HBO is staying in business with Martin Scorsese and Terence Winter.
The premium cable network has picked up to series the Boardwalk Empire duo’s rock ‘n’ roll drama that’s also exec produced by Rolling Stones frontman Mick Jagger and Breaking Bad’s George Mastras, The Hollywood Reporter has learned.
The 1970s drama — which remains untitled — explores the drug- and sex-fueled music business as punk and disco were breaking out, all through the eyes of a record executive trying to resurrect his label and find the next new sound.
Bobby Cannavale (Boardwalk Empire, Nurse Jackie) stars as Richie, the founder and president of American Century Records, who has a great ear for discovering talent and who undergoes a crisis of character when confronted with a life-altering decision. Olivia Wilde stars as Richie’s wife, with Parenthood’s Ray Romano set as one of Richie’s partners. The cast also includes Juno Temple, Andrew “Dice” Clay, Ato Essandoh, Max Casella, James Jagger, Jack Quaid, Birgitte Sorenson, P.J. Byrne, J.C.MacKenzie, Bo Dietel, Armen Gary, Robert Funaro and Joe Caniano.
Scorsese directed the pilot and executive produces alongside Jagger, Winter, Rick Yorn, Victoria Pearman, Emma Tillinger Koskoff and Mastras. Winter is set as showrunner and penned the script with Mastras. A premiere date has not yet been determined.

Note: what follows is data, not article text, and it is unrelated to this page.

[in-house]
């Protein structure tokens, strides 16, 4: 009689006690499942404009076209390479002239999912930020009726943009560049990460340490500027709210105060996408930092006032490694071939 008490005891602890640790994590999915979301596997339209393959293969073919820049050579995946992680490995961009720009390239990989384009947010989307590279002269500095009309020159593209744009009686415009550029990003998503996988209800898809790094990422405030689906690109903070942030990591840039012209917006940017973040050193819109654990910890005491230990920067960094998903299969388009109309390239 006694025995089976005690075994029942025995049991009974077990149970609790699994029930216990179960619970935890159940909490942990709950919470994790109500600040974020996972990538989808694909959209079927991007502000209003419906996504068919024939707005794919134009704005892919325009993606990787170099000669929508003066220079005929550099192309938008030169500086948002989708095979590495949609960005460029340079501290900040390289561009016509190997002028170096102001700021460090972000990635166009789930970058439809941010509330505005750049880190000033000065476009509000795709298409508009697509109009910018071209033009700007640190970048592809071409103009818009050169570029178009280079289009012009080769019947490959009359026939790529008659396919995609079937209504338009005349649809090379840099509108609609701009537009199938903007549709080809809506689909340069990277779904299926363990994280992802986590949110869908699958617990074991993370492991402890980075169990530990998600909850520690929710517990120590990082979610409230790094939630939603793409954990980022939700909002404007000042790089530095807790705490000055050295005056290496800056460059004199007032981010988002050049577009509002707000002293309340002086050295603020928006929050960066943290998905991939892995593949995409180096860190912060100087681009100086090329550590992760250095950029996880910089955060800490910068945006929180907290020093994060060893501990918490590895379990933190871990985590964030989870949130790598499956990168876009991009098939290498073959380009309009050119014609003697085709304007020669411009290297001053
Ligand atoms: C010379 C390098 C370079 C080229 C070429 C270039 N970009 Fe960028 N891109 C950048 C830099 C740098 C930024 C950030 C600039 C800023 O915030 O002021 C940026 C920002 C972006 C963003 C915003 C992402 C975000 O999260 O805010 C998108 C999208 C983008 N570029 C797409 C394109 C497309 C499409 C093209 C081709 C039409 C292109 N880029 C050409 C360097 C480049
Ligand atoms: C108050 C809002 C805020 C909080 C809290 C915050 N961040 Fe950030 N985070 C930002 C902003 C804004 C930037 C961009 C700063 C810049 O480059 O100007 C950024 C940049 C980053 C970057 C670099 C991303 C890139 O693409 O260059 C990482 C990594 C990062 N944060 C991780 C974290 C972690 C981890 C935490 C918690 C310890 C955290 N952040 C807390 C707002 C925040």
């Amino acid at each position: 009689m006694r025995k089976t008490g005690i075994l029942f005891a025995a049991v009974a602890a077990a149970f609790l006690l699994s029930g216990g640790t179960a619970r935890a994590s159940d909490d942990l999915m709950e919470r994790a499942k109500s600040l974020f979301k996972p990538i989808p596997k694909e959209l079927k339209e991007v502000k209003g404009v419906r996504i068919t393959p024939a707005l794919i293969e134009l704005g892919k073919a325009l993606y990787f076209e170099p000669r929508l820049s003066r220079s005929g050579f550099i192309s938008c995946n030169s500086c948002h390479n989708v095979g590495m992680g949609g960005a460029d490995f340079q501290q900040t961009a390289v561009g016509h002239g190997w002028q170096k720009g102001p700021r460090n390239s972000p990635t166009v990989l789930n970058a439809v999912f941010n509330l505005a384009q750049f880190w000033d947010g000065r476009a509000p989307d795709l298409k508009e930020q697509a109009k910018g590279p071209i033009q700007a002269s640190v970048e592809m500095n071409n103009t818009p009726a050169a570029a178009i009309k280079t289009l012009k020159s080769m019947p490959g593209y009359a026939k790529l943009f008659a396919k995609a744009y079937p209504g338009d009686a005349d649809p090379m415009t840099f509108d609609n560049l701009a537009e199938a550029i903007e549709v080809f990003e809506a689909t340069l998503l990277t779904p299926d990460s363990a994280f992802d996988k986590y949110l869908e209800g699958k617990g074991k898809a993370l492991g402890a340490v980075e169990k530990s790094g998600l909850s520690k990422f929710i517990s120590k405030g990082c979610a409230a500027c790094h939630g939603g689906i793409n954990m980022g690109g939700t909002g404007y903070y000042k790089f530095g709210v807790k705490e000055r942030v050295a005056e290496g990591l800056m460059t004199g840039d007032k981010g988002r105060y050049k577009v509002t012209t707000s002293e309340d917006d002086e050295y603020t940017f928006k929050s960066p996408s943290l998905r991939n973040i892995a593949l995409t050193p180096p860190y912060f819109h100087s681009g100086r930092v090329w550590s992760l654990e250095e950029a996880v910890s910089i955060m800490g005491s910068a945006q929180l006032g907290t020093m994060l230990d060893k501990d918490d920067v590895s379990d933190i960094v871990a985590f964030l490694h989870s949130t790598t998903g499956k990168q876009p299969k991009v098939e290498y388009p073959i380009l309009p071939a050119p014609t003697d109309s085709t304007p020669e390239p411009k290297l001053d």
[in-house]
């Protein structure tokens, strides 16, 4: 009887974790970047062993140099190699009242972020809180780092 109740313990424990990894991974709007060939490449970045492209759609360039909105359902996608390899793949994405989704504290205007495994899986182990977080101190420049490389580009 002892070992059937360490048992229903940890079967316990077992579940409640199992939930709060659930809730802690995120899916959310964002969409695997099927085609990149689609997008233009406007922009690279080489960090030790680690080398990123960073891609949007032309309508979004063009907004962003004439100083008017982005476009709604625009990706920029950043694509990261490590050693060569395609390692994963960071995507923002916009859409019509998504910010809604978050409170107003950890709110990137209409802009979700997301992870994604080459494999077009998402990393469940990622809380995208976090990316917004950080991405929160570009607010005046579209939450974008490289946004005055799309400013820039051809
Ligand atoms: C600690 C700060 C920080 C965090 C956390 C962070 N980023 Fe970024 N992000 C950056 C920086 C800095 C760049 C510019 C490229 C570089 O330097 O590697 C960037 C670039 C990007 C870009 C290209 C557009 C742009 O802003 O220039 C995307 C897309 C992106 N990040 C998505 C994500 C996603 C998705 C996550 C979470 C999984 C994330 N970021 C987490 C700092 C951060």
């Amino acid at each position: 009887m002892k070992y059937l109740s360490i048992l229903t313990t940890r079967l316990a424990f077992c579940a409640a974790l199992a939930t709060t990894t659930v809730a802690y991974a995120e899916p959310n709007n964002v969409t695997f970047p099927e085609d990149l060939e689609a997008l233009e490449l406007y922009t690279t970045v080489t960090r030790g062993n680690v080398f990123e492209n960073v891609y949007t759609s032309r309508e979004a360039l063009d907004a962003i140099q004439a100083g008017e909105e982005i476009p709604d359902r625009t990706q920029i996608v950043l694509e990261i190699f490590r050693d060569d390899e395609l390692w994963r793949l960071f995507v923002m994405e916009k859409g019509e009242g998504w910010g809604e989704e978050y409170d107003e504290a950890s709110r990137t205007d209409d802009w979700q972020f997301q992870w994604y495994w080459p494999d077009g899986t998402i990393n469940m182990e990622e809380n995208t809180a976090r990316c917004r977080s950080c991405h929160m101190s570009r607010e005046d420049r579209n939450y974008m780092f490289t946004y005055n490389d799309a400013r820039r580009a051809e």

For HBO, the rock drama continues the premium cabler’s relationship with Scorsese and Winter following the conclusion earlier this year of Boardwalk Empire. The drama, which was first put into development in 2011, becomes HBO’s latest series offering as it bulks up on hourlong fare following the end of staples True Blood, Boardwalk and The Newsroom. Last month, HBO added its Westworld adaptation to its series roster, picking up the drama with an all-star cast anchored by Anthony Hopkins in his first series-regular role.
The rock drama joins a roster of originals that also includes Game of Thrones, anthology True Detective, The Leftovers and upcoming Utopia.
HBO’s rock drama comes as scripted musical fare continues to be in demand at both broadcast and cable networks. Fox will launch Empire, a hip-hop drama starring Terrence Howard, in January, with ABC also poised to bow its musical fairy tale comedy Galavant during the same frame. ABC’s country drama Nashville is in its third season and Fox has the final season of Glee due in 2015. For its part, Starz on Monday put Storyville, a period jazz drama produced by Tony winner George C. Wolfe, into development.